An old industrial building being converted into a boutique retail space is proving popular with commercial tenants and consumers in East Auckland.

CBRE retail specialist Callum Scott says that — following a successful first year — Orakei Bay Village has begun its second stage of refurbishment offering six new tenancies.

"The work is due for completion at the end of this year.

"So an opportunity has now opened up for hospitality tenants to get into a unique bespoke environment," he says.


"Not only does Orakei Bay Village have an edgy look and feel, it's an attractive setting with lots of space and natural light servicing a strong demographic and catchment east of the city.

"The new spaces available have been reconfigured from the original layout and will have new glazing to maximise light and views over the harbour and to the CBD skyline," says Scott. "With numerous businesses already trading, we're looking for compatible food, hospitality and fashion operators to join the precinct and create a unique destination for consumers."

The key space on offer is 360sq m on the upper level, offering a charming and character-filled space with high-pitched ceilings and natural light to a potential restaurateur.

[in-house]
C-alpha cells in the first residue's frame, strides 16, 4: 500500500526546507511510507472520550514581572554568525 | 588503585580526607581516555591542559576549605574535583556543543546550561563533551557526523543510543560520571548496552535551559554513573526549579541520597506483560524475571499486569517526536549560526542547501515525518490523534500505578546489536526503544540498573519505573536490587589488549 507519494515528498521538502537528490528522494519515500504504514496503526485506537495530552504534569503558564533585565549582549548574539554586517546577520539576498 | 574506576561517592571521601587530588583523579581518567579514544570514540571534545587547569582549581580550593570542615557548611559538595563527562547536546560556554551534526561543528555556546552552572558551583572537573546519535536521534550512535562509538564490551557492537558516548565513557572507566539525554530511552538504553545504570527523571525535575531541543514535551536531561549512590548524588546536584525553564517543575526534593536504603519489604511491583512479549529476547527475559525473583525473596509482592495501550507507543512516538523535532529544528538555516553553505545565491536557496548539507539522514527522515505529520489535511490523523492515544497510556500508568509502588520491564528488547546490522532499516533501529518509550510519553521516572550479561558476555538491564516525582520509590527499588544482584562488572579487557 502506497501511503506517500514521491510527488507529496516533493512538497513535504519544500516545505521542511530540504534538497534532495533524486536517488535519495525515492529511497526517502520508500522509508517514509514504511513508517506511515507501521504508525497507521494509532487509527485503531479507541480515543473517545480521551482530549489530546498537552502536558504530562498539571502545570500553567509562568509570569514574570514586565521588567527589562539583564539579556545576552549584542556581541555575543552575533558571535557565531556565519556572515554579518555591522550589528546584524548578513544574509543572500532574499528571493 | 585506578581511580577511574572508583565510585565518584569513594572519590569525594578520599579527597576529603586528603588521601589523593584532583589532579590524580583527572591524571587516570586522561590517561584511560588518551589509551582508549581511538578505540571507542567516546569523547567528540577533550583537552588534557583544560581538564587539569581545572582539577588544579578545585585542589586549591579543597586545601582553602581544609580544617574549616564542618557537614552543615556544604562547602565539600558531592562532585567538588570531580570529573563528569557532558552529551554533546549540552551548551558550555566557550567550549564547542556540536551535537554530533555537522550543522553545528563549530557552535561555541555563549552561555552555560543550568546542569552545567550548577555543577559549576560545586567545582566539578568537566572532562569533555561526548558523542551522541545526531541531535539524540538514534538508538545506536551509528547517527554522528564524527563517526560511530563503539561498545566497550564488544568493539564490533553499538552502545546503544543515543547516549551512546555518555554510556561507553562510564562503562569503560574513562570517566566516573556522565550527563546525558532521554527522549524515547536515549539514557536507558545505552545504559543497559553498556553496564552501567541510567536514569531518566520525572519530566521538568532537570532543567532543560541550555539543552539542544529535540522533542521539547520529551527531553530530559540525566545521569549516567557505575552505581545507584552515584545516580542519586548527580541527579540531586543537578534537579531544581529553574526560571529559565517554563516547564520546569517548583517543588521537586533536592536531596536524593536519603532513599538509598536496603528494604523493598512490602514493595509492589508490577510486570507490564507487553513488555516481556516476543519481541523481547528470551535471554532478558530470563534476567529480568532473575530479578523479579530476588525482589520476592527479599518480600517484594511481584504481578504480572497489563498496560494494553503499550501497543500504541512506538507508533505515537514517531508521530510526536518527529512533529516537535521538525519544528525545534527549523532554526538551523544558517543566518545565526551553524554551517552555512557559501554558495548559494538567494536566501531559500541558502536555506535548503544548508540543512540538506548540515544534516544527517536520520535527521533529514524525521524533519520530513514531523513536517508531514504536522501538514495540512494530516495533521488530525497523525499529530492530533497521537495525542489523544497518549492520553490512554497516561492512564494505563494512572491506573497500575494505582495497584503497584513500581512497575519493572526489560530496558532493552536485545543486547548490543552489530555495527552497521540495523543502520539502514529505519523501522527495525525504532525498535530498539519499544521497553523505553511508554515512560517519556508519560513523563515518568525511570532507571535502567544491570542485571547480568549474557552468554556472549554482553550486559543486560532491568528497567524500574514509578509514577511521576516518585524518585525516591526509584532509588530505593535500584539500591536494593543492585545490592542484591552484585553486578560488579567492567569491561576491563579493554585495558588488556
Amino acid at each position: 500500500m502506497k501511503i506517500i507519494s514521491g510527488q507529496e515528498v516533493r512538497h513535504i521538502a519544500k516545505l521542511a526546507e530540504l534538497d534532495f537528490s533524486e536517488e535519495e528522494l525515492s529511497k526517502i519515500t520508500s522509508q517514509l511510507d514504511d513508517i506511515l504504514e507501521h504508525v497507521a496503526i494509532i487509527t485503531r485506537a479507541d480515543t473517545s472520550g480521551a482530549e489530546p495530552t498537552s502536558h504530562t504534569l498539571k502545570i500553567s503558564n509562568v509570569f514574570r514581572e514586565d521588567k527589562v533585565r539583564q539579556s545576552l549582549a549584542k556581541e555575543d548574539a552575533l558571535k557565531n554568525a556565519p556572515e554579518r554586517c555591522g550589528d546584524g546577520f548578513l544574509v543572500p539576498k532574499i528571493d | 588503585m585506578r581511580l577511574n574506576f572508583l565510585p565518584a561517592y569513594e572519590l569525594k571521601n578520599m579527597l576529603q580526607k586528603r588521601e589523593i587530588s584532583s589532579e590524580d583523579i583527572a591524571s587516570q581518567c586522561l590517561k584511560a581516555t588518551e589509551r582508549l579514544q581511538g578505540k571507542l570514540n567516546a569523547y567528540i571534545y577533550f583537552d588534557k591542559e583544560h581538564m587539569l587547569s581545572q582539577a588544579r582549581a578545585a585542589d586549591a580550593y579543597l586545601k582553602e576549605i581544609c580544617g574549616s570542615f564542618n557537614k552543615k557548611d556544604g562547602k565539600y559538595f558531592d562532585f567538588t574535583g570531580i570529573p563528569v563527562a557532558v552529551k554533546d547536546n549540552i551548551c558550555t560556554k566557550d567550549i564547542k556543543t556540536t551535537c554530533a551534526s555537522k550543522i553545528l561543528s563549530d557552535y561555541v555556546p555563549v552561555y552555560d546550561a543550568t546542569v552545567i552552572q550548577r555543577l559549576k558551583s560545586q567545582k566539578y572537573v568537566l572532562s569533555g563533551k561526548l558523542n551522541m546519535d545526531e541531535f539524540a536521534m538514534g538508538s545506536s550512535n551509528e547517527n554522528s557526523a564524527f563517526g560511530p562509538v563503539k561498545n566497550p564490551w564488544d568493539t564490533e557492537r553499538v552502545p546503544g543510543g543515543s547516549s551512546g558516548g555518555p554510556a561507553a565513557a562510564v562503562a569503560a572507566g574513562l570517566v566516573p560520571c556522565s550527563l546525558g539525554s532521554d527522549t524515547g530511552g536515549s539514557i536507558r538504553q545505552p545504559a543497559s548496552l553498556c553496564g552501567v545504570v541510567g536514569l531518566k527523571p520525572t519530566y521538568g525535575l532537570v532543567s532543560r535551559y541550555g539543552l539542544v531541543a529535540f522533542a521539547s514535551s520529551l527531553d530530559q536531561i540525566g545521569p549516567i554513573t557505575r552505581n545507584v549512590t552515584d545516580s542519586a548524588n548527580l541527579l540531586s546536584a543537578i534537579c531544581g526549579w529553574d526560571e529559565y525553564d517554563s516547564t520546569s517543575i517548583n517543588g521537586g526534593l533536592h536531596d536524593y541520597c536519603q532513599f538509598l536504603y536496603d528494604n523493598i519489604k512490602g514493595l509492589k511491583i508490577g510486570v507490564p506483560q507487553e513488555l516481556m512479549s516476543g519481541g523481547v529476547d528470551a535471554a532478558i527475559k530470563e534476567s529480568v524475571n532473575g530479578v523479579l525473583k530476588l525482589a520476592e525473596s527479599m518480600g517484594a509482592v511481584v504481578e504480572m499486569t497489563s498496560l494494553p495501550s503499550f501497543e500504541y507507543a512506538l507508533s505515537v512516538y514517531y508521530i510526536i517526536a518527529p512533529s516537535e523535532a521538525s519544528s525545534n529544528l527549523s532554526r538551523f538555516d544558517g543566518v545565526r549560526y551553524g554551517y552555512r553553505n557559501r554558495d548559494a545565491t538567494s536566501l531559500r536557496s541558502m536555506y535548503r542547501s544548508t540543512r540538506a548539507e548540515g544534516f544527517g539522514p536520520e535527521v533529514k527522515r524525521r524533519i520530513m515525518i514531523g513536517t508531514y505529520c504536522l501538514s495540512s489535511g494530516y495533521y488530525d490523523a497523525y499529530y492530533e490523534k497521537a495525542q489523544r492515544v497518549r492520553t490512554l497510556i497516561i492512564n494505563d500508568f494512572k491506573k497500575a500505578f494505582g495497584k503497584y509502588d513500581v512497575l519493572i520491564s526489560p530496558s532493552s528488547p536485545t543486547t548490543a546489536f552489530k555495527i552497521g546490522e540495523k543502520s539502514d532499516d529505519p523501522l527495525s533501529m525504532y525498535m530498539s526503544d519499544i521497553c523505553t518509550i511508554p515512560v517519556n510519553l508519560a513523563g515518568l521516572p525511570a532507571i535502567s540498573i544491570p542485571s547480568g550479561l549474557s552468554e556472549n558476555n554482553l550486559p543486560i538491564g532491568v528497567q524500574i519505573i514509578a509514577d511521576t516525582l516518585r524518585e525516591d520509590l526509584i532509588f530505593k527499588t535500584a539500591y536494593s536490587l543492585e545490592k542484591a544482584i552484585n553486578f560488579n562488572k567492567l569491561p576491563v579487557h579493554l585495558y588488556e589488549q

Meanwhile, four smaller units would be ideal for retail or hospitality use. Anchored by Farro and Kings Plant Barn, potential occupiers will join 22 other tenants including Brothers Beer, Bird on a Wire and Father Rabbit.

The owner of the Orakei Bay Village, Elliot Knight of Equinox Group, says that following much interest in the space, it was an easy decision to proceed with the second stage of refurbishment.

"We wanted to create a destination with a variety of boutique operators," Knight says. "A year after the centre opened, the time is now right to continue to build the Village's presence. By adding more retailers, we create further depth that allows us to better service the area. "

Scott says conversion of Orakei Bay Village from a warehouse building into boutique retail space is part of a growing trend both in Auckland and internationally.

"Similar projects here would include City Works Depot and Ponsonby Central. But not its only in Auckland that re-purposed character spaces is proving popular with companies seeking a point of difference. This is now a feature of commercial design in cities across the world; The Grounds of Alexandria in Sydney and New York's meatpacking district are prime examples."